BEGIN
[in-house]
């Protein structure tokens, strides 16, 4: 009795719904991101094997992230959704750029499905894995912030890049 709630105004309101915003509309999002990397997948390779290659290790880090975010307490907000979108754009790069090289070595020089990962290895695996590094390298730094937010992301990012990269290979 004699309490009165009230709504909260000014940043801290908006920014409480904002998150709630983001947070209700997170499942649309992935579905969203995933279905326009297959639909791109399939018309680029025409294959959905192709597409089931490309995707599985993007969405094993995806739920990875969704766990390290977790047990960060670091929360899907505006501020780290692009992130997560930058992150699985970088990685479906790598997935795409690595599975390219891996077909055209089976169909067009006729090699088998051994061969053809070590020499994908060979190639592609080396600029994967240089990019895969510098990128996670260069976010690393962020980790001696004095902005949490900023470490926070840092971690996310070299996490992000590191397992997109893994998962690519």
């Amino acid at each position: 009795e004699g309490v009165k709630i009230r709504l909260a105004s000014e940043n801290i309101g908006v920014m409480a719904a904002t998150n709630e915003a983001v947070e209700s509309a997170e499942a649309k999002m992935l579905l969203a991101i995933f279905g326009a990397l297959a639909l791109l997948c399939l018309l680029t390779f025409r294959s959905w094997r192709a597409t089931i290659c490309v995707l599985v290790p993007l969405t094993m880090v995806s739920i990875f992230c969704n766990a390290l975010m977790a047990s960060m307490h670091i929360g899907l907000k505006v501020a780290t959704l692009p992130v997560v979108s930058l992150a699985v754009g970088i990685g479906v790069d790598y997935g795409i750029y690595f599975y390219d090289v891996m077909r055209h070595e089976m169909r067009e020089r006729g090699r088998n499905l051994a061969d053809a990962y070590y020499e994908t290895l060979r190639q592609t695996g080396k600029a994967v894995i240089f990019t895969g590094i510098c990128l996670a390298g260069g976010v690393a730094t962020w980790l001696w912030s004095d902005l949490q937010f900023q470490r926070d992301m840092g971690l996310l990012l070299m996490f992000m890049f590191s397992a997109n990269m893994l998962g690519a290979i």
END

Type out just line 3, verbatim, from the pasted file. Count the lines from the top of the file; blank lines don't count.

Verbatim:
């Amino acid at each position: 009795e004699g309490v009165k709630i009230r709504l909260a105004s000014e940043n801290i309101g908006v920014m409480a719904a904002t998150n709630e915003a983001v947070e209700s509309a997170e499942a649309k999002m992935l579905l969203a991101i995933f279905g326009a990397l297959a639909l791109l997948c399939l018309l680029t390779f025409r294959s959905w094997r192709a597409t089931i290659c490309v995707l599985v290790p993007l969405t094993m880090v995806s739920i990875f992230c969704n766990a390290l975010m977790a047990s960060m307490h670091i929360g899907l907000k505006v501020a780290t959704l692009p992130v997560v979108s930058l992150a699985v754009g970088i990685g479906v790069d790598y997935g795409i750029y690595f599975y390219d090289v891996m077909r055209h070595e089976m169909r067009e020089r006729g090699r088998n499905l051994a061969d053809a990962y070590y020499e994908t290895l060979r190639q592609t695996g080396k600029a994967v894995i240089f990019t895969g590094i510098c990128l996670a390298g260069g976010v690393a730094t962020w980790l001696w912030s004095d902005l949490q937010f900023q470490r926070d992301m840092g971690l996310l990012l070299m996490f992000m890049f590191s397992a997109n990269m893994l998962g690519a290979i």